For months, Orange County officials have been warned about the potentially deadly effects of rains this El Niño season, especially when it comes to the hundreds of people who congregate in the Santa Ana River bed.

These concerns seemed to be addressed when county supervisors voted on Dec. 8 to spend $500,000 for an extra 440 emergency shelter beds.

But when heavy rains came a month later, homeless people said they were not warned about any additional shelter space and were told by police that there was no space for them in shelters, because the already-existing armory shelters were full.

That left many people wet and cold during the rains, advocates say, including an 83 year-old woman named Adele.

Adele, who was stuck at the Civic Center without shelter, said her jacket got completely soaked and stuck to her body, leading her to hang out her clothes to dry for a couple of days amid the cold weather, according to Eve Garrow of the ACLU of Southern California.

“When you have a woman who’s 83 years old and presumably frail, stories like that are very scary, of course because people can get hypothermia” when they’re cold and wet, said Garrow, a homelessness policy analyst and advocate with the ACLU.

There was also at least one potential life-and-death situation during the recent rains.

A homeless woman in Garden Grove was swept up and carried by suddenly rushing water in a drainage canal, before being to be rescued by police.

And Garrow said homeless people told her about “losing everything,” as their belongings became completely soaked and moldy.

“My sense is that very little progress has been made in securing additional emergency bed space for an emergency response for people living outdoors during the next El Niño rains,” said Garrow.

Exactly what happened to the promised 440 beds – and how prepared the county is for the next storm – remains difficult to determine.

When Voice of OC asked Karen Roper, executive director of the county’s Community Services department and the county’s point person on homelessness, about the situation on Monday, she issued a statement saying there were about 200 empty beds available during the rains at the county’s longtime armory shelters, as well as transportation services, and referred follow-up questions to county spokeswoman Jean Pasco.

But when it comes to what homeless people were told, Pasco said “we can’t comment on what police officers may or may not have told homeless.”

Supervisor Andrew Do, who has been the most vocal supervisor recently on homeless issues, could not be reached for comment.

When supervisors set aside $500,000 for the beds, they opted to contract it out through a bidding process. The only provider who bid for it was the nonprofit group Mercy House, which has long held the county’s contracts to run the existing armory shelters.

The bidding ended on Dec. 22, with Roper saying at the time that the new contract would be issued this month.

After the rains came – and prompted public pressure on supervisors to act – Supervisor Do publicly urged county staff to act quickly to get the beds in place for the next storm.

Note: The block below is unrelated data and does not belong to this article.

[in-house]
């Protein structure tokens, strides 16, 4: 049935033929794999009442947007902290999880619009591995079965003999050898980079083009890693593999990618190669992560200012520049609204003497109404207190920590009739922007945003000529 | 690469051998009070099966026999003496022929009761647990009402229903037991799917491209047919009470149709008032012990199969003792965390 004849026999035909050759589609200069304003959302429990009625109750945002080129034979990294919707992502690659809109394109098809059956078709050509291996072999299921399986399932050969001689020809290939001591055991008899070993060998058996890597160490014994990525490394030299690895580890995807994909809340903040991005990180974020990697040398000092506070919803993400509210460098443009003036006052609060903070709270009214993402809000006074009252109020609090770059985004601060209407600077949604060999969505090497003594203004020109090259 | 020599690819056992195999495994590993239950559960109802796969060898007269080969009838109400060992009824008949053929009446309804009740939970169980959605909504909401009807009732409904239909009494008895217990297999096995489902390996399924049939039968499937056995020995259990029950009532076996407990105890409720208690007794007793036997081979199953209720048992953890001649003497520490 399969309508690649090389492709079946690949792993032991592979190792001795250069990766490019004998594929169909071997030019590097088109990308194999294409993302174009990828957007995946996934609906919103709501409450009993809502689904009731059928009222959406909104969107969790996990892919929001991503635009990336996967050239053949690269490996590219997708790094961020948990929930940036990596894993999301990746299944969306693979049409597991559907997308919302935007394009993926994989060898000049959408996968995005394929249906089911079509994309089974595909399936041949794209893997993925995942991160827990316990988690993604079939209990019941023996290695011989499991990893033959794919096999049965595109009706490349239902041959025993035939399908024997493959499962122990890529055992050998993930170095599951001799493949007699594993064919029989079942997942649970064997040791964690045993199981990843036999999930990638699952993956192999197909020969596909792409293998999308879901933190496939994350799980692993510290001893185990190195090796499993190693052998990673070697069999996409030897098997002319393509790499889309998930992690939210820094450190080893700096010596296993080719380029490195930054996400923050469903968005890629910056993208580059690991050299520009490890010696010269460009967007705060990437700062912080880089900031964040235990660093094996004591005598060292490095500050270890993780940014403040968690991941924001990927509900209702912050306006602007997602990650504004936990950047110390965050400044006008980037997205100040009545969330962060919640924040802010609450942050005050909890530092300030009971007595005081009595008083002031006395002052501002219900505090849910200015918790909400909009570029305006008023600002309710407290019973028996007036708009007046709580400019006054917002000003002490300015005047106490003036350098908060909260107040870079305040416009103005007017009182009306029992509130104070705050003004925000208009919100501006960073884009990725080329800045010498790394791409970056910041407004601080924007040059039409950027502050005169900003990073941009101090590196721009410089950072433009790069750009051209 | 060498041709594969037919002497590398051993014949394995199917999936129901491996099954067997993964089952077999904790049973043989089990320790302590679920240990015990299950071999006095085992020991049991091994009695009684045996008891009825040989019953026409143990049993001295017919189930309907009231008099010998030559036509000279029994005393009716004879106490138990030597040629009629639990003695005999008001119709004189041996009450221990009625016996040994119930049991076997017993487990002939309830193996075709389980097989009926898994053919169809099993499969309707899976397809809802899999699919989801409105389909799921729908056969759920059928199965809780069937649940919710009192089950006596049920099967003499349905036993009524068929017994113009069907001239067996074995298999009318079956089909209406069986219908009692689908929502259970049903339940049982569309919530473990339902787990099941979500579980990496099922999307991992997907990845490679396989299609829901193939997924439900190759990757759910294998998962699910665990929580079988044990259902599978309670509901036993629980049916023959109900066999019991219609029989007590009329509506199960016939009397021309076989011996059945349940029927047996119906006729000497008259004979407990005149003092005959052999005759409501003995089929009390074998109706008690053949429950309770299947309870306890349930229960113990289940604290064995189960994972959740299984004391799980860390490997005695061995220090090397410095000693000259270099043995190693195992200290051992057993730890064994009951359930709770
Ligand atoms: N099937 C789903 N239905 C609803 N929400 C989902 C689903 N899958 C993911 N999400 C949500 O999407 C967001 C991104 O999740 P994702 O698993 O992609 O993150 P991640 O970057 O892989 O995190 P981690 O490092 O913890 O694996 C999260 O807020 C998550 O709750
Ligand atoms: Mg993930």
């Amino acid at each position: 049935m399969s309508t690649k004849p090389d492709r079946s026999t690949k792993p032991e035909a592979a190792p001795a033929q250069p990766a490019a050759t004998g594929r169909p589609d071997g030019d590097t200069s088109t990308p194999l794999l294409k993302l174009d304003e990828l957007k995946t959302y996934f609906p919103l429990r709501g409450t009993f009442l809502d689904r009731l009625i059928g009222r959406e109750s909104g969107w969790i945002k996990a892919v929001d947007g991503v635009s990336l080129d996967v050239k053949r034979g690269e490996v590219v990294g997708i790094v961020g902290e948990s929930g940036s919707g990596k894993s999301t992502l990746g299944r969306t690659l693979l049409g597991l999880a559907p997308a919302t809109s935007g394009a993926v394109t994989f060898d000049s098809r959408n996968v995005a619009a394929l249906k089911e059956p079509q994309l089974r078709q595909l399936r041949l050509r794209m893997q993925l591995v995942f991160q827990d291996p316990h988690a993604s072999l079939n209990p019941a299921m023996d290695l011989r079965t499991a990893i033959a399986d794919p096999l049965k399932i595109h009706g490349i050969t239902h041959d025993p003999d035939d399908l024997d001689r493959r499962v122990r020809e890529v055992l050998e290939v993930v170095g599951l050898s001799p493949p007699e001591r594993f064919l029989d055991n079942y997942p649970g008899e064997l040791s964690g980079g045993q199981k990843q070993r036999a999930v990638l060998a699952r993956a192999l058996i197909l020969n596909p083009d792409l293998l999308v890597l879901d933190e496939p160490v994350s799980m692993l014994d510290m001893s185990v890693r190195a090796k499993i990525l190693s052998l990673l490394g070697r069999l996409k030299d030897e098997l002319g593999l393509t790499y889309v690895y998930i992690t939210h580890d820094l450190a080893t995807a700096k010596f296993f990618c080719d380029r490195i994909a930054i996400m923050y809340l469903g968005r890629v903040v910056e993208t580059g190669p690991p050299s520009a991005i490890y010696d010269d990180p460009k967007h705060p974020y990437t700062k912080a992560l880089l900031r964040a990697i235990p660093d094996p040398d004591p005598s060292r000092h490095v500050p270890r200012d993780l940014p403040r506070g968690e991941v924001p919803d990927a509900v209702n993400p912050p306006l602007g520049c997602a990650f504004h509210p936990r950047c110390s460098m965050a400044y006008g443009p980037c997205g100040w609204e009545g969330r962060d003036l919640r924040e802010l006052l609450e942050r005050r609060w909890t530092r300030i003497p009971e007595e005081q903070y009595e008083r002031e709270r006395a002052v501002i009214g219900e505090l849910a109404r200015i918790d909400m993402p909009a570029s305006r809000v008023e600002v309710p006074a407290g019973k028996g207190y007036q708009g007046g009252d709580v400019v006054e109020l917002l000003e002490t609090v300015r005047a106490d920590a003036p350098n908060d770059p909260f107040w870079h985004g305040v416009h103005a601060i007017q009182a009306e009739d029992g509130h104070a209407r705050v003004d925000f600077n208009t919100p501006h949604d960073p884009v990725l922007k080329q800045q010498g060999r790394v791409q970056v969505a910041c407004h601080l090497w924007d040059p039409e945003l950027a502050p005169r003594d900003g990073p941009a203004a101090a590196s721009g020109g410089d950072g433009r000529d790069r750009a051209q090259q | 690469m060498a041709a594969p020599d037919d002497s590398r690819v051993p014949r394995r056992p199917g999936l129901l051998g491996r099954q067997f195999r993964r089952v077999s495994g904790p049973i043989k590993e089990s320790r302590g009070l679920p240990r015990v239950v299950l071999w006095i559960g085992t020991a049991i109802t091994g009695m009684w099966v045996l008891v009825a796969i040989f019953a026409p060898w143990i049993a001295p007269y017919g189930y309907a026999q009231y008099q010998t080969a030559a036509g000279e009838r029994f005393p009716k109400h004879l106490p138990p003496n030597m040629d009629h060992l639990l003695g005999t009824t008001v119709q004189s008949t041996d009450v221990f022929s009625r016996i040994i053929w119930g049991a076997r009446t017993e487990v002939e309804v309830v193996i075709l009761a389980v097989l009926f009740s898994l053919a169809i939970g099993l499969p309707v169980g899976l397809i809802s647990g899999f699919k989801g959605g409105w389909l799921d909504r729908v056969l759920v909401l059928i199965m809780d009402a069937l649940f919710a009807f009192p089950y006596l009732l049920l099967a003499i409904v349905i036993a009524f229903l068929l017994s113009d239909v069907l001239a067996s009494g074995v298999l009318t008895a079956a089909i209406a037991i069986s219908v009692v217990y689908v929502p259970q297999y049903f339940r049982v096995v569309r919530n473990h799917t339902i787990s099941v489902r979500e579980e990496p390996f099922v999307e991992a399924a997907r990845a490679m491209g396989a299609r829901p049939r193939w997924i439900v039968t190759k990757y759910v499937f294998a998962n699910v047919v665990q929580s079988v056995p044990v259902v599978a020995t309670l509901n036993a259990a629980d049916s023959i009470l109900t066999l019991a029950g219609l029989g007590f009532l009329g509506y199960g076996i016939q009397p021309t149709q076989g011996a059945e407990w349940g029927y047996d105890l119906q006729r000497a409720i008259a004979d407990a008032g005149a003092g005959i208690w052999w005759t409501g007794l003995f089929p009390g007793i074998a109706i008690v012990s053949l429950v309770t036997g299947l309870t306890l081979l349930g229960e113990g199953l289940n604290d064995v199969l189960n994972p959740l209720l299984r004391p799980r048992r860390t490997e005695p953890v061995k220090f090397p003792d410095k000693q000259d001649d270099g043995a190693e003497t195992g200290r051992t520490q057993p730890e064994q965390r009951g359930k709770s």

“The issue is urgent and the need is here. And we have already experienced the onset of the El Niño storms,” Do Do said at the Jan. 12 meeting.

He asked staff to bring the emergency beds contract to supervisors for approval by their Jan. 26 meeting.

But that meeting takes place today, and the item is nowhere to be found on the agenda. Pasco said she doesn’t know when the contract will go to the board.

In the meantime, the county has issued a $45,000 “emergency purchase order contract” to Mercy House for “start-up costs for expanded temporary shelter beds and increased emergency shelter transportation services,” according to Roper.

It’s unclear whether the purchase order was issued before or after the recent rains.

As for finding space for the 440 promised beds, Garrow said a Mercy House representative told her on Friday that they’re having a lot of trouble finding places to put the shelter beds requested by the county.

“It seemed pretty clear to him that they have the contract and that they’re desperately attempting to attain the bed space,” Garrow said.

Garrow wonders “why the county contracted out this critical health and safety function to a private organization that doesn’t have the authority to open up emergency sites” and is struggling to get cooperation from private and public organizations.

Another homeless advocate, Larry Smith, who goes by “Smitty,” said the county should take a cue from the city of Santa Ana and build a coalition of faith-based groups to help find and purchase shelter properties, which don’t have the same restrictions that government properties do.

“What the city’s doing right now is building a coalition, a collaborative of faith based organizations, and getting them to buy property so that the city an get around all of the barriers that they would have to get around if it was run by an organization or if they did it,” he said.

The emergency beds issue is expected to come up at today’s supervisors meeting, where Garrow and others plan to address county supervisors during public comments. They also plan to deliver a petition calling on supervisors to immediately move to provide the extra emergency shelter beds, which was signed by about 1,000 people.

Garrow said it’s unclear what the county’s back up plan is if Mercy House doesn’t follow through on creating the 440 beds by the next El Niño storm, as well as what the county will do to address the over 2,000 people living outdoors to ensure they have safe refuge when the next storm hits.

“Those are some of the questions, and as of now they’re unanswered,” she said.

Nick Gerda covers county government for Voice of OC. You can contact him at

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